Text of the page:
The question remains what the future of survey research will look like. This question affects several factors or entities involved with survey research. What will future survey tools and methods look like? What will future peoples' attitudes or general emotions toward surveys be like? How will future survey creators deal with possibly tremendous shifts in their professional fields?
We have put together some theories on how survey research may change and affect these aspects in question.
- Issues concerning high respondent survey fatigue and low response rates will most likely prevail within the future, especially due to digital communication opportunities that tempt many people or organisations to get their surveys out there.
→ This will potentially require an even stronger incentivisation or compensation of surveys for respondents to overcome inhibitions or aversions.
- Interactive surveys might become a predominant form of conducting surveys, thereby enabling respondents to chat with survey creators.
→ This might increase the attractiveness of general survey experiences due to a proper dialog, a kind of hybrid of old and new methods, i.e. bringing the old-school face-to-face interview format into a digital survey context.
- Open text questions will be increasingly easy to analyse for artificial intelligence (AI) tools and therefore deployed more often without concerns about the evaluation.
→ This might benefit survey creators in a manner that it offers more flexibility and appreciation for respondents who may then respond in their own words instead of being forced into a certain response grid.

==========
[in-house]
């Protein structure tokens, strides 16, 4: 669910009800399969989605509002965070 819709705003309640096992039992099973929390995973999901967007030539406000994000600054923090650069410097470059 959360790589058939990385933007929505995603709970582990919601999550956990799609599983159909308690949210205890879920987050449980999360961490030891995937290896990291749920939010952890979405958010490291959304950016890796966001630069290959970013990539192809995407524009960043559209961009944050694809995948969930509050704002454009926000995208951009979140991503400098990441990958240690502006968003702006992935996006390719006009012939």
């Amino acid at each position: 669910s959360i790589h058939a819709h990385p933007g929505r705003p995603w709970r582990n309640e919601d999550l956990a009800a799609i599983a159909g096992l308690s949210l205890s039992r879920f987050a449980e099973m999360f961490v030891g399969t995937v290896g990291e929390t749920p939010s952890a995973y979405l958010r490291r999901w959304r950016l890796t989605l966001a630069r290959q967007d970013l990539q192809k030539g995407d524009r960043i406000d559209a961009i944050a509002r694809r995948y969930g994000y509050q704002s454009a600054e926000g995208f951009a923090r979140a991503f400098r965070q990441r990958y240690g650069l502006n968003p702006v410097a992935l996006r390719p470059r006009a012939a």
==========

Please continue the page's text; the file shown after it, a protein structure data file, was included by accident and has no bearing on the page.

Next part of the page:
- The current trend toward the dominance of mobile survey-taking will likely persist and grow.
→ Depending on the technological direction we are going to take with regard to portable smartphone computers, responsive web technologies will remain most important also for survey tools; furthermore humans' attention spans within digital environments will continue to converge to zero.
- A potential alternative approach with respect to technological advancements could be surveys conducted via augmented or virtual reality experiments, i.e. putting people into a digital environmental context or a real-life-digital-hybrid context where real-life interviews or surveys are simulated which ultimately might augment the entire survey-taking experience.
- There is a reasonable possibility that a replacement of human respondents by intelligent machines might take place when conducting surveys to avoid the central issue of survey fatigue.
→ Machines with sufficient learning progress may hence represent opinions of a human population which would render human respondents obsolete.
- Looking even farther into the future with an even more speculative theory, the possibility of humans and machines fusing to create cyborgs of sorts may alter survey research as we know it. This could potentially someday enable survey creators to download contents including opinions and feedback from respondents' brains which will render the actual process of taking surveys obsolete. Admittedly though, this is rather far-fetched at this moment in time.
Nevertheless, just like any other area of our everyday lives, survey research will continue to be subject to intense paradigmatic shifts in the future which might bring a new sense of excitement to this field again.